On International Migrants Day on 18 December, European trade unions pledged to:
- support the inclusion and integration of refugees into society, particularly into the workplace;
- call for increased investment in public services in order to meet the needs of refugees and local communities;
- encourage the European Commission in its efforts to develop effective EU-wide policies for asylum and warn that credible policies are also needed for legal migration and inclusion;
- urge all EU Member States to show solidarity and responsibility in welcoming and resettling refugees and to open a debate on revision of the Dublin Regulations;
- highlight the value of collective bargaining in reaching agreements between employers and workers for the integration of refugees into work, and reassuring local workers that their wages and conditions will not be undermined.
The European Trade Union Confederation (ETUC) is organising a conference
in Zagreb on International Migrants Day to highlight and discuss a practical and humanitarian response to the refugee crisis.
“Hundreds of thousands of desperate people are risking their lives to get to Europe,” said ETUC General Secretary Luca Visentini. “This humanitarian crisis calls for a humanitarian response. Europe cannot push people back to the sea, to war zones, or to camps with no prospect of work or education.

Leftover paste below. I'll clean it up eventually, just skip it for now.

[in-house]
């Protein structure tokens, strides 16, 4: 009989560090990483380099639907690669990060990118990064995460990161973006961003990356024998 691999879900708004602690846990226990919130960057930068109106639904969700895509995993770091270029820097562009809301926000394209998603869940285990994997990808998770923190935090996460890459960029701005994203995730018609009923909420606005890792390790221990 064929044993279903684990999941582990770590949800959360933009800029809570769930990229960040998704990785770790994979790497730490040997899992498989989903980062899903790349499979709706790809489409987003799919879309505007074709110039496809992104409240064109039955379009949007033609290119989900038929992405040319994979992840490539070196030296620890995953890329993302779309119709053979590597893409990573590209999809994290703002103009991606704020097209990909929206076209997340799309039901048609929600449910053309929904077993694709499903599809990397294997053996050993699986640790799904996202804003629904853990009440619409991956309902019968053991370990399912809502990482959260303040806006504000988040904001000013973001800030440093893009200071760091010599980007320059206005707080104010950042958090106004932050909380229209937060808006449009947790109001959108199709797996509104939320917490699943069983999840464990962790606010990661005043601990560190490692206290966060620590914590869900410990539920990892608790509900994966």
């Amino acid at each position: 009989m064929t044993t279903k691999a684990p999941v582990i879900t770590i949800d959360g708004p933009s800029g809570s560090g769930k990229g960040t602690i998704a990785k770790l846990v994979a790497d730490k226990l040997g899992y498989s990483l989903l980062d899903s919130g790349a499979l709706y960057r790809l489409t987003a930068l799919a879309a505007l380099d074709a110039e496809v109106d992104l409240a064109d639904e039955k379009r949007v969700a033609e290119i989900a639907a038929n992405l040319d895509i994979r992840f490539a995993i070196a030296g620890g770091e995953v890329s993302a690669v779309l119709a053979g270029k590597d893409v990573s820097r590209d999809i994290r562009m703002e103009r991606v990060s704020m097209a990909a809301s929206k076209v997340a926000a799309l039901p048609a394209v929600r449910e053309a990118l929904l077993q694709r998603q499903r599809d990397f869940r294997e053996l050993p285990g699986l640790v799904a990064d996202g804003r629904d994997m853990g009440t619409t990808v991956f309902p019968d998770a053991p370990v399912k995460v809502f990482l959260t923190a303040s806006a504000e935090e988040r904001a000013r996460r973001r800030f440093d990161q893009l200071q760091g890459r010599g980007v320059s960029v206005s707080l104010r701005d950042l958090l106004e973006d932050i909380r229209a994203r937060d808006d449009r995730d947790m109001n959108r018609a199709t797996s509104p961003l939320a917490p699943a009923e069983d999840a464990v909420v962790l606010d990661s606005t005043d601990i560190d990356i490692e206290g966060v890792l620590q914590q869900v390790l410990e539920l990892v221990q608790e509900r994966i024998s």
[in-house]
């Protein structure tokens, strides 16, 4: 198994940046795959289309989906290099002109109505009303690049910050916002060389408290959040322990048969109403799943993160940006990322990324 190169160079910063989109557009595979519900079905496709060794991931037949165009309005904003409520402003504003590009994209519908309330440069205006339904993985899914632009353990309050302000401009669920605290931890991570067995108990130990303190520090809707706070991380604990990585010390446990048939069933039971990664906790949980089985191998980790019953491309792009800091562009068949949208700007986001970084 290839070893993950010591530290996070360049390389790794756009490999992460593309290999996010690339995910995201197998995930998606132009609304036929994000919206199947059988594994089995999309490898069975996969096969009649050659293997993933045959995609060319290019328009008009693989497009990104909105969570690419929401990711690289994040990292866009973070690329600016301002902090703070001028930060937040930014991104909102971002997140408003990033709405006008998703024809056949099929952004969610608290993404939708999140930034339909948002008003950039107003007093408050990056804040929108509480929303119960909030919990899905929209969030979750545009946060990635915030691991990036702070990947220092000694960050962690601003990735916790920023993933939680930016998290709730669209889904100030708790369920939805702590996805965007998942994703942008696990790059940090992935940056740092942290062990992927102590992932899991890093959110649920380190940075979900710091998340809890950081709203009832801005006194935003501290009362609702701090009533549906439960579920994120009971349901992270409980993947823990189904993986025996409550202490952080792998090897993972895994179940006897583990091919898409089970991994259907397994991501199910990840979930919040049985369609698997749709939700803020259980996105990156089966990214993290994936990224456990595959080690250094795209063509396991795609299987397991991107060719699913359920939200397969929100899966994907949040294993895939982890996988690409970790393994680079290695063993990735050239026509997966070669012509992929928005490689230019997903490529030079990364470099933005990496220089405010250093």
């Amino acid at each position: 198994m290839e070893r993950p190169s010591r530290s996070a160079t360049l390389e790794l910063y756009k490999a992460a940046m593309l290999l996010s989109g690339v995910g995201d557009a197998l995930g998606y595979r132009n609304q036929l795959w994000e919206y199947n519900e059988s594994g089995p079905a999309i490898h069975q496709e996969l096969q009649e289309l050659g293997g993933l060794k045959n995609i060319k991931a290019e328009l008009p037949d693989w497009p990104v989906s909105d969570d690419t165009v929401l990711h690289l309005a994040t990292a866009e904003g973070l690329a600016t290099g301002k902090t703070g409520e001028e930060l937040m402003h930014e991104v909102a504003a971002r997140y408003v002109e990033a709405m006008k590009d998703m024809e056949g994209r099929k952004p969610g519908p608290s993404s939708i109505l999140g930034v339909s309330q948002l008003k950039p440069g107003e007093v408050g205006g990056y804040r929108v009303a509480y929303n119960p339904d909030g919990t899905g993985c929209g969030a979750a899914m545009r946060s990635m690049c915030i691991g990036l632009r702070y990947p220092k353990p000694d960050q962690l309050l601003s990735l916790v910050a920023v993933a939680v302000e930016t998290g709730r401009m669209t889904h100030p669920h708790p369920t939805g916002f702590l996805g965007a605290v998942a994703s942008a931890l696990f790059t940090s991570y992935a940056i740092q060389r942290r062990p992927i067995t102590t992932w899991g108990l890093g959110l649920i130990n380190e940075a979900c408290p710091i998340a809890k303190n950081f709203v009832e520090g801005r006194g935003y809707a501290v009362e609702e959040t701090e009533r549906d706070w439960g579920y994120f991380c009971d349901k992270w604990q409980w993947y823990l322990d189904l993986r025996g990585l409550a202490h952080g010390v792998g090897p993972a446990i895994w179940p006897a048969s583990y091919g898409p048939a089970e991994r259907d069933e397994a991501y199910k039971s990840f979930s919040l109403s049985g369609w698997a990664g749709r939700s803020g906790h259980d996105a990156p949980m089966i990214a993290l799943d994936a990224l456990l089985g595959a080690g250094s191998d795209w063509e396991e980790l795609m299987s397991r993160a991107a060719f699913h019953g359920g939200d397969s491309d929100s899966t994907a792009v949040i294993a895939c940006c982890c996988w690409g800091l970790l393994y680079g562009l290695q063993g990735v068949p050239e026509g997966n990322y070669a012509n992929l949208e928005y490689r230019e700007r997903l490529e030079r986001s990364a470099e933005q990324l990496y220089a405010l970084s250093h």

"Integrating refugees is the only solution: including them in society and in work wherever possible. This means investing in additional public services and increasing the number of actions to ensure equal pay for equal work. Unscrupulous employers must be stopped from exploiting refugees to drive down wages.’
EFFAT General Secretary Harald Wiedenhofer stated that "the integration of refugees escaping wars is a challenge of massive proportions. The question here isn't whether we should face up to this or not, nor should we see this as an Italian, Spanish or Greek problem – this is an out-and-out European issue and we need to play our part if we don't want to betray our European values. Yet we need to make sure that control mechanisms are in place. By providing training courses, establishing constructive relations with employers and cooperating with relevant authorities, trade unions can help address the issue of waves of refugees in Europe."
European trade unions have established some 1000 contact points across Europe to provide assistance for migrants for registration, work permits, education and other practical issues. They are now working together through the UnionMigrantNet, which was set up with the support of the ETUC.
Trade unions are in leading the inclusion and integration process of refugees into the workplace and are committed to reach fair deals for local workers and refugees, as well as representing them once they find a job.
“Solidarity is perhaps over-used as a term among trade unions,” said Luca Visentini, “but when hundreds of thousands of refugees come to Europe, it is the best word we have to describe that we must respsect human decency and avoid serious conflict.”